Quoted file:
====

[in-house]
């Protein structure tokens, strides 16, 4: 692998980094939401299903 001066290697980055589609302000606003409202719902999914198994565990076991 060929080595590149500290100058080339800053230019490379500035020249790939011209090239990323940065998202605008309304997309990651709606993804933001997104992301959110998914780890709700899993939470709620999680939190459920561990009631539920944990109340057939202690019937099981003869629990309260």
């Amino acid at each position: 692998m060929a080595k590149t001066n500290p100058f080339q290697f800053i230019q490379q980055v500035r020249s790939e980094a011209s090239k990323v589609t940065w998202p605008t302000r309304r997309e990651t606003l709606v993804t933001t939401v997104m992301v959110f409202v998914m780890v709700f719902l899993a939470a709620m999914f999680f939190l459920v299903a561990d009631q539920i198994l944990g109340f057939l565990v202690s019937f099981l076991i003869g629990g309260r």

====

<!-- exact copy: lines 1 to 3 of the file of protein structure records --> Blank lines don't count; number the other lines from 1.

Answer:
[in-house]
């Protein structure tokens, strides 16, 4: 692998980094939401299903 001066290697980055589609302000606003409202719902999914198994565990076991 060929080595590149500290100058080339800053230019490379500035020249790939011209090239990323940065998202605008309304997309990651709606993804933001997104992301959110998914780890709700899993939470709620999680939190459920561990009631539920944990109340057939202690019937099981003869629990309260």
């Amino acid at each position: 692998m060929a080595k590149t001066n500290p100058f080339q290697f800053i230019q490379q980055v500035r020249s790939e980094a011209s090239k990323v589609t940065w998202p605008t302000r309304r997309e990651t606003l709606v993804t933001t939401v997104m992301v959110f409202v998914m780890v709700f719902l899993a939470a709620m999914f999680f939190l459920v299903a561990d009631q539920i198994l944990g109340f057939l565990v202690s019937f099981l076991i003869g629990g309260r």